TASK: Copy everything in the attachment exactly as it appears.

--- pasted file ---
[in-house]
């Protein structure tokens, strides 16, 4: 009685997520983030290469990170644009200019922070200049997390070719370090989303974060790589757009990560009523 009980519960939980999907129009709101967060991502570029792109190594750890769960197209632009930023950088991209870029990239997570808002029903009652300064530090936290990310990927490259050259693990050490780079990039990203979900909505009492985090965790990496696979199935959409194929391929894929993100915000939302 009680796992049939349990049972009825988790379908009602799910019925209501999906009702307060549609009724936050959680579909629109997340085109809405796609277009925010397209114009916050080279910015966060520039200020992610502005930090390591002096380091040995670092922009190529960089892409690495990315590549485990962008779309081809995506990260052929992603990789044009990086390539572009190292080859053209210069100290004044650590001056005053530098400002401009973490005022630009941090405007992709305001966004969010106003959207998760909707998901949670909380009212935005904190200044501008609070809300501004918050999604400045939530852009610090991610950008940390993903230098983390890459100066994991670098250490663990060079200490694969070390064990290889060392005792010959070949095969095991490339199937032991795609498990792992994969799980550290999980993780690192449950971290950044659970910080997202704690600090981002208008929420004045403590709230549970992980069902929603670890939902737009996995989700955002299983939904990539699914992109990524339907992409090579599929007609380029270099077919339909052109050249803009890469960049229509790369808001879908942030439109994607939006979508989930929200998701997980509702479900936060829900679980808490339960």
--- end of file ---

[in-house]
């Protein structure tokens, strides 16, 4: 009685997520983030290469990170644009200019922070200049997390070719370090989303974060790589757009990560009523 009980519960939980999907129009709101967060991502570029792109190594750890769960197209632009930023950088991209870029990239997570808002029903009652300064530090936290990310990927490259050259693990050490780079990039990203979900909505009492985090965790990496696979199935959409194929391929894929993100915000939302 009680796992049939349990049972009825988790379908009602799910019925209501999906009702307060549609009724936050959680579909629109997340085109809405796609277009925010397209114009916050080279910015966060520039200020992610502005930090390591002096380091040995670092922009190529960089892409690495990315590549485990962008779309081809995506990260052929992603990789044009990086390539572009190292080859053209210069100290004044650590001056005053530098400002401009973490005022630009941090405007992709305001966004969010106003959207998760909707998901949670909380009212935005904190200044501008609070809300501004918050999604400045939530852009610090991610950008940390993903230098983390890459100066994991670098250490663990060079200490694969070390064990290889060392005792010959070949095969095991490339199937032991795609498990792992994969799980550290999980993780690192449950971290950044659970910080997202704690600090981002208008929420004045403590709230549970992980069902929603670890939902737009996995989700955002299983939904990539699914992109990524339907992409090579599929007609380029270099077919339909052109050249803009890469960049229509790369808001879908942030439109994607939006979508989930929200998701997980509702479900936060829900679980808490339960």